5 Types of Psychology Degrees

Psychology degrees
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Psychology degree options can include those at the undergraduate and graduate levels. The five main types of degrees are an associate degree, a bachelor's degree, a master's degree, a PhD, and a PsyD. A psychology degree can help prepare students for careers in various fields, including mental health, education, counseling, research, and applied fields.

For students thinking about earning a psychology degree, it's important to understand what level of education they will need to enter their chosen career path. For some professions, a bachelor's degree might be sufficient. Other career paths might require some type of graduate degree.

Here are the types of psychology degrees, how long each one takes to earn, and the career options available at each degree level.


Associate Degree in Psychology

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An associate degree in psychology is an undergraduate-level degree that usually takes two years to complete. The associate degree option is often offered at community colleges, and many students then transfer to a state university to complete a bachelor's degree.

To be blunt, there aren't many jobs available at the associate level. Most entry-level psychology professions require a bachelor's degree at the very minimum. An associate degree is commonly used as a stepping stone toward earning a bachelor's and is a great way to gain a solid background in psychology before moving on to more advanced studies.

One possible job option with an associate degree in psychology is to work as a psychiatric technician in a state mental hospital. In some states, you may also qualify for certain social work jobs, such as a casework aide or an addictions counselor assistant.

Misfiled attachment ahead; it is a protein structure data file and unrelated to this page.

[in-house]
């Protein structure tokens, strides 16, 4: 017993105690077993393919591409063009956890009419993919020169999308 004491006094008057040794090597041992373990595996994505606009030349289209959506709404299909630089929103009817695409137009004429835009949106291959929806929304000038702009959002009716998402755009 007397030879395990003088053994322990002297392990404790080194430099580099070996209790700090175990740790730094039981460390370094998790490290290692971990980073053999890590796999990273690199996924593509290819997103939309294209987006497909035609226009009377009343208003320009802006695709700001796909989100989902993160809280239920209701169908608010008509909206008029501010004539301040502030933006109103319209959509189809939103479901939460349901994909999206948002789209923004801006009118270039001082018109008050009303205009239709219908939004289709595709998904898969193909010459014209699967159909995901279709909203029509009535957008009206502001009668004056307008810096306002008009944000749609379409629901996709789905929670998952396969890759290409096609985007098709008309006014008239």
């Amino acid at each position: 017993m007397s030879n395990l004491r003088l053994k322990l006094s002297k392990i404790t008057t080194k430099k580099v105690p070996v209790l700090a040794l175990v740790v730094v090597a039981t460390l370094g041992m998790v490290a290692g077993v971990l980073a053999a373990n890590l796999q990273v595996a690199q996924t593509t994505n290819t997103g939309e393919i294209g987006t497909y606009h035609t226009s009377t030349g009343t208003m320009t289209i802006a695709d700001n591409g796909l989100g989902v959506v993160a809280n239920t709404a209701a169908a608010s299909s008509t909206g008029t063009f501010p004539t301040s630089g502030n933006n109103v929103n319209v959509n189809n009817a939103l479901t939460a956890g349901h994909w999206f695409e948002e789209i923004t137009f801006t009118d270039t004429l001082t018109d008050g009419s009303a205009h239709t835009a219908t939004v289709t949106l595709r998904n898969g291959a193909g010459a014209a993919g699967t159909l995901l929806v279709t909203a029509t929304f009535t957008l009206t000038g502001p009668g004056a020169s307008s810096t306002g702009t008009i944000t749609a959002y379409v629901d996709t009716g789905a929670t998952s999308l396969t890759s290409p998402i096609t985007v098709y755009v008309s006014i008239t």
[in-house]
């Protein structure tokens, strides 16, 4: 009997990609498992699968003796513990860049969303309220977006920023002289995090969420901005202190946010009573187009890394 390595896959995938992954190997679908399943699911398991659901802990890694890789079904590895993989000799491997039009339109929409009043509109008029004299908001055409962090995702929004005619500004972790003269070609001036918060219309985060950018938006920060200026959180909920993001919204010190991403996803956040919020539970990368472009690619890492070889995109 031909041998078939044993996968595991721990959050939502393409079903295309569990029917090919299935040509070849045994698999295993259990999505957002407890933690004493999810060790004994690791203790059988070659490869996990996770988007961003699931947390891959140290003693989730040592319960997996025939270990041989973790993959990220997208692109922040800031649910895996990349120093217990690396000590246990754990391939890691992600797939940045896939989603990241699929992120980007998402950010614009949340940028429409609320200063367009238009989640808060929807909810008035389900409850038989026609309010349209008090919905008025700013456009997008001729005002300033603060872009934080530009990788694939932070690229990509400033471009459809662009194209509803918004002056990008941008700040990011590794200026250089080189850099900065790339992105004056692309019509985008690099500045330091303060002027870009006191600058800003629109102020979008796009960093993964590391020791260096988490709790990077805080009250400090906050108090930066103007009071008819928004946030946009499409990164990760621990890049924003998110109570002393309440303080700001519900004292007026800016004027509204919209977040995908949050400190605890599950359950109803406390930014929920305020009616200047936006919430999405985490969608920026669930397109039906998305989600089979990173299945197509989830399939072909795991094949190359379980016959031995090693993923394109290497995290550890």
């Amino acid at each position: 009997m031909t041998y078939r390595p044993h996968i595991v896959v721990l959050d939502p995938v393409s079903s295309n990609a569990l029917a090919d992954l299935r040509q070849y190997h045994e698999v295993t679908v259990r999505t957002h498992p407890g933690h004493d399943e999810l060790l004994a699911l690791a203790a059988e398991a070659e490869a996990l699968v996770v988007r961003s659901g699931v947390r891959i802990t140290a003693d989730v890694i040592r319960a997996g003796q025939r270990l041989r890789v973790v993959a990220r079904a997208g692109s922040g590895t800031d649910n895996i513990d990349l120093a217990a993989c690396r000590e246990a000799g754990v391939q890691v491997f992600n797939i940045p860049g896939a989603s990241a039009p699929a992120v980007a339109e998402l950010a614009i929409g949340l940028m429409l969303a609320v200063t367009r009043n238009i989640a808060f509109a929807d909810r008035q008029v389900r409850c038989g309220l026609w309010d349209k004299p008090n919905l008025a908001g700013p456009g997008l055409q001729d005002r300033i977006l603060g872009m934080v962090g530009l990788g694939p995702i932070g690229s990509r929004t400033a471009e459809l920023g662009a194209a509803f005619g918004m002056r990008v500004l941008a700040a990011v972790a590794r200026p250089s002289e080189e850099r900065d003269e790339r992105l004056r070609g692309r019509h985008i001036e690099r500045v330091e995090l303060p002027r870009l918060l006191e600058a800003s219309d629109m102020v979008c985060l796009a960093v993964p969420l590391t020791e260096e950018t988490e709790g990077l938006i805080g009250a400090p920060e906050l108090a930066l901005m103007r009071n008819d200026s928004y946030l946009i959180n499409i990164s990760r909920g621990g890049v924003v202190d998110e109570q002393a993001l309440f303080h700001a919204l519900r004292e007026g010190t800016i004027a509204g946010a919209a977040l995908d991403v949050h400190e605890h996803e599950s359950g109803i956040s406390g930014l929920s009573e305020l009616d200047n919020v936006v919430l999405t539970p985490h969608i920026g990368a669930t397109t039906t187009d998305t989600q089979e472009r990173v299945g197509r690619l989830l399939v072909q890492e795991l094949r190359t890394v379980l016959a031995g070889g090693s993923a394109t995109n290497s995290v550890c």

Bachelor's Degree in Psychology

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A bachelor's degree in psychology is an undergraduate-level degree that typically takes four years to complete. At many universities, students can choose between a Bachelor of Arts (B.A.) or a Bachelor of Science (B.S.) degree. Generally speaking, B.A. degrees tend to require more liberal arts general education courses, while B.S. degrees require more science general education courses.

In most cases, there is a much wider range of job opportunities in psychology for those with a graduate degree. However, a bachelor's degree serves as a solid basis for further graduate study in psychology and does offer a limited selection of entry-level career options.

According to one survey, only about 27% of people with a bachelor's in psychology end up working in a field closely related to their degree. A few common job titles for people with this type of degree include case managers, psychiatric technicians, career counselors, and rehabilitation specialists. Bachelor's degree holders often find work in other areas, including sales, management, and teaching.


Master's Degree in Psychology

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A master's degree in psychology is a graduate-level degree that usually takes between two and three years beyond the bachelor's degree to complete. Like the bachelor's degree, students can usually choose between a Master of Arts (M.A.) or Master of Science (M.S.) in psychology.